Group of four men standing in line for a picture. Three of them are holding awards in their hands

2023 Realizing the Dream Legacy Award recipients include Christopher Gill, right, recipient of the Horizon Award; Lt. General Willie J. Williams (Ret), second from left, recipient of the Call to Conscience Award; and Lt. Colonel George Hardy (Ret), not pictured, recipient of the Mountaintop Award. Accepting the award on behalf of Lt. Colonel Hardy are Palmer Sullins, left, Chairman of the Friends of Tuskegee Airmen National Historic Site, Inc., and Jerry "Hawk" Burton, second from right, national president of Tuskegee Airmen Incorporated.

by Dr. Elisabetta Zengaro
Communication Specialist, Division of Community Affairs

In remarks at the Bryant Conference Center during which three individuals received Realizing the Dream Legacy awards, Retired Army Lt. Gen. Russel L. Honoré urged his audience to be leaders in their own lives.

Connecting the theme of “Realizing the Dream Through Commitment and Sacrifice,” Honoré spoke about sacrifices made during the “three great wars,” which he said were the Revolutionary War, the Civil War, and the civil rights movement.

Legacy Awards recipients were Chris Gill, the Horizon Award; Retired Lt. Gen. Willie J. Williams, the Call to Conscience Award; and Retired Lt. Col. George Hardy, the Mountaintop Award. Winners shared their stories through a video titled “In Their Own Words,” produced by Gray Lloyd at UA’s Center for Public Television, and were then recognized with crystal commemoratives to mark the occasion.

Gill, a United States Marine Corps veteran, is a doctoral candidate in educational psychology in UA’s College of Education. He was recognized for his research on military transition initiatives that help veterans prevent crises that could lead to suicide.

One of the first three African Americans appointed to the rank of three-star general in the U.S. Marine Corps, Williams was commissioned into the Corps in 1974. Throughout his career he has held a commitment to equality and has worked to inspire social change in the Corps. In 2021, he was honored by Stillman College, his alma mater, with the Institute for Leadership, Education Equity, and Race Relations in America. In the video played at the Legacy Banquet, Williams shared how he collaborated with the State of Alabama and other entities to produce a more equitable distribution of the COVID-19 vaccine throughout underserved areas.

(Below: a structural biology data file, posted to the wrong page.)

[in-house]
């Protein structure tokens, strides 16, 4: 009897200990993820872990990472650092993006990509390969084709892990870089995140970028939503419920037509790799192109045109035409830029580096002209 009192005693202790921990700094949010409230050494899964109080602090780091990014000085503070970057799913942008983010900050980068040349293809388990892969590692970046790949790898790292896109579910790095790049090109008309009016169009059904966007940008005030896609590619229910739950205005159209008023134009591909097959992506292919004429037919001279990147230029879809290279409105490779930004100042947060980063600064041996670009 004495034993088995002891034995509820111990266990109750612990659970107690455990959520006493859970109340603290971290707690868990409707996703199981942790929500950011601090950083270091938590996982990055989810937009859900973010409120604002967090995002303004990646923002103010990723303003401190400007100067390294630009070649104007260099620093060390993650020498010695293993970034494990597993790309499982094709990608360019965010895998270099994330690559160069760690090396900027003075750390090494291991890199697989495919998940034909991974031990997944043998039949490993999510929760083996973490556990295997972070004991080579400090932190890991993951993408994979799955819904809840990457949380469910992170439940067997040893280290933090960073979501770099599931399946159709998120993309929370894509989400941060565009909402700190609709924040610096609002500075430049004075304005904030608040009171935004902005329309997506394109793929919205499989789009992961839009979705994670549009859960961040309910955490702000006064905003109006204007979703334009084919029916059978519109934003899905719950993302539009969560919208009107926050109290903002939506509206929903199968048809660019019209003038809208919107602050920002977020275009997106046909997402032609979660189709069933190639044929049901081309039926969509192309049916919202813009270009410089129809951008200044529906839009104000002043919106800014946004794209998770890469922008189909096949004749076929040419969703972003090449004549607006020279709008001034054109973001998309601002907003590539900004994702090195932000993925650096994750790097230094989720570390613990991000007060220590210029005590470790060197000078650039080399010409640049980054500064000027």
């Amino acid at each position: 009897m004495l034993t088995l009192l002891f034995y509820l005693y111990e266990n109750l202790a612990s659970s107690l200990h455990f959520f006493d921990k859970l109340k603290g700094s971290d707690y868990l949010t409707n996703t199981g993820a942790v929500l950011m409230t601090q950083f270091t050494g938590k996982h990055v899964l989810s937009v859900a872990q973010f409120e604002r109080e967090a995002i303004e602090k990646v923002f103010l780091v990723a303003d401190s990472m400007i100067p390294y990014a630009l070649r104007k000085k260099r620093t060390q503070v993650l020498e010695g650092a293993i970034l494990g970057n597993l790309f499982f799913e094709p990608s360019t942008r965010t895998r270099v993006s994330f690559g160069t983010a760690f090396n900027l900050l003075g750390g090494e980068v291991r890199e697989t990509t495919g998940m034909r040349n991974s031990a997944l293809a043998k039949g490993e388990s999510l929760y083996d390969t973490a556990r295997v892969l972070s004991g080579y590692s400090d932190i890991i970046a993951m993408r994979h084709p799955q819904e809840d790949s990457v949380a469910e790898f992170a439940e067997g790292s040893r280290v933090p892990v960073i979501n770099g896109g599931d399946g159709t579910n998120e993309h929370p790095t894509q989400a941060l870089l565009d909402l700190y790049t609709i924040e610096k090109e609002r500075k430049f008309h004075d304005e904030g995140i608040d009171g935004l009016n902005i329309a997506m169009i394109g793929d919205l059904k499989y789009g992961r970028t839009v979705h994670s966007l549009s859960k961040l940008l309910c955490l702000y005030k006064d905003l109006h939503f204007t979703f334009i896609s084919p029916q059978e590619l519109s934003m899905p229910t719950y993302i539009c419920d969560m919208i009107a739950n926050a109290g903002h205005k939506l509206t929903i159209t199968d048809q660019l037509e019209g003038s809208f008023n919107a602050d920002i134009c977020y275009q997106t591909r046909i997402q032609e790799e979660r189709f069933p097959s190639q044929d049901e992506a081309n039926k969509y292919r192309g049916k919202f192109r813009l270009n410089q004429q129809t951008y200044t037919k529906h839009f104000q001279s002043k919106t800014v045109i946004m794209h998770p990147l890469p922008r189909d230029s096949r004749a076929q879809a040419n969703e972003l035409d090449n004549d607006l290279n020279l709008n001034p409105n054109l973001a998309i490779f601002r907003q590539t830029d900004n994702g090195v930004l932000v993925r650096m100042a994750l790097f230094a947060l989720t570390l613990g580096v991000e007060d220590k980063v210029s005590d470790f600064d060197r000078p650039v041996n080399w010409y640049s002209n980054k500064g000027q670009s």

Hardy served with the legendary Tuskegee Airmen during World War II. He graduated from Tuskegee Army Airfield in December 1943 during a time of racial segregation in the U.S. Army. He received his pilot’s wings and was commissioned a second lieutenant in September 1944. He flew 21 combat missions in World War II, 45 in the Korean War, and 70 in Vietnam.

During his 37 years of service in the U.S. Army, Honoré directed the training of half a million soldiers, sailors and airmen all over the world. He became a household name in 2005 when he commanded the task force that responded to Hurricane Katrina. In 2021, at the request of then-House Speaker Nancy Pelosi, he led the investigation into security failures during the Jan. 6, 2021, attack on the U.S. Capitol.

Honoré is known for his “tell it like he sees it” approach to leadership, which echoed throughout his remarks as he talked about the sacrifices made by veterans subjected to racial injustice.

“We’re not asking the students in this university that are here today to do that to preserve freedom,” he said. “All we want you to do is to get off your a-- and vote.”

Honoré reminded the audience that King “won the third war in America, the civil rights war.” In its aftermath, young Americans have the duty to continue King’s legacy through voting. While they are not required to serve overseas, Honoré said they still need to serve by making their voices heard at the ballot box.

“I ask you to remind the young people that they’ve got an obligation to live up to the sacrifice that those who came before us made,” Honoré said. “This generation, you don’t have to get on a bus to go to Vietnam or World War I or World War II.” Voting, he said, “is all we’re asking you to do.”

Toward the end of his comments, he advised all to “save your best leadership for when you get home,” noting the importance of leading by example.

Prior to the start of the banquet, Honoré met with students from the host institutions — Stillman College, Shelton State Community College, and The University of Alabama — calling on them to address the challenges facing their generation.

“We’re still a work in progress, but your challenge in your generation is going to be how do you preserve this democracy for your grandchildren,” he told students.